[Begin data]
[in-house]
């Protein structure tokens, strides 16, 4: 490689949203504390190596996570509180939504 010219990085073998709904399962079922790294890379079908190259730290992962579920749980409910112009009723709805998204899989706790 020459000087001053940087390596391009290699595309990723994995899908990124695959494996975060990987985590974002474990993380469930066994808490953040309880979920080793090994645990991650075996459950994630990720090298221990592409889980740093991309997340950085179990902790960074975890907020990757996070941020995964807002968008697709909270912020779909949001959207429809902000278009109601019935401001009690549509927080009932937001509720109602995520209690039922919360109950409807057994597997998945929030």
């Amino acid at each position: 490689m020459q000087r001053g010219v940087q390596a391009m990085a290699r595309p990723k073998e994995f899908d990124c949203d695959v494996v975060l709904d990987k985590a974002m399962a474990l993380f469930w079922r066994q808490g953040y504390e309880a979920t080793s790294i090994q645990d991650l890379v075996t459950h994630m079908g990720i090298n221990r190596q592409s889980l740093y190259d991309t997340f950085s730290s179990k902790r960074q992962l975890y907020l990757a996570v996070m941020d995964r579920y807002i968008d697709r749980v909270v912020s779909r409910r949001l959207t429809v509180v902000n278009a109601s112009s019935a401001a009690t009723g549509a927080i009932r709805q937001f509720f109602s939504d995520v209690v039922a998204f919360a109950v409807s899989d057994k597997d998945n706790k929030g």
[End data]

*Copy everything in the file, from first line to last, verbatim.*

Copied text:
[in-house]
């Protein structure tokens, strides 16, 4: 490689949203504390190596996570509180939504 010219990085073998709904399962079922790294890379079908190259730290992962579920749980409910112009009723709805998204899989706790 020459000087001053940087390596391009290699595309990723994995899908990124695959494996975060990987985590974002474990993380469930066994808490953040309880979920080793090994645990991650075996459950994630990720090298221990592409889980740093991309997340950085179990902790960074975890907020990757996070941020995964807002968008697709909270912020779909949001959207429809902000278009109601019935401001009690549509927080009932937001509720109602995520209690039922919360109950409807057994597997998945929030």
């Amino acid at each position: 490689m020459q000087r001053g010219v940087q390596a391009m990085a290699r595309p990723k073998e994995f899908d990124c949203d695959v494996v975060l709904d990987k985590a974002m399962a474990l993380f469930w079922r066994q808490g953040y504390e309880a979920t080793s790294i090994q645990d991650l890379v075996t459950h994630m079908g990720i090298n221990r190596q592409s889980l740093y190259d991309t997340f950085s730290s179990k902790r960074q992962l975890y907020l990757a996570v996070m941020d995964r579920y807002i968008d697709r749980v909270v912020s779909r409910r949001l959207t429809v509180v902000n278009a109601s112009s019935a401001a009690t009723g549509a927080i009932r709805q937001f509720f109602s939504d995520v209690v039922a998204f919360a109950v409807s899989d057994k597997d998945n706790k929030g």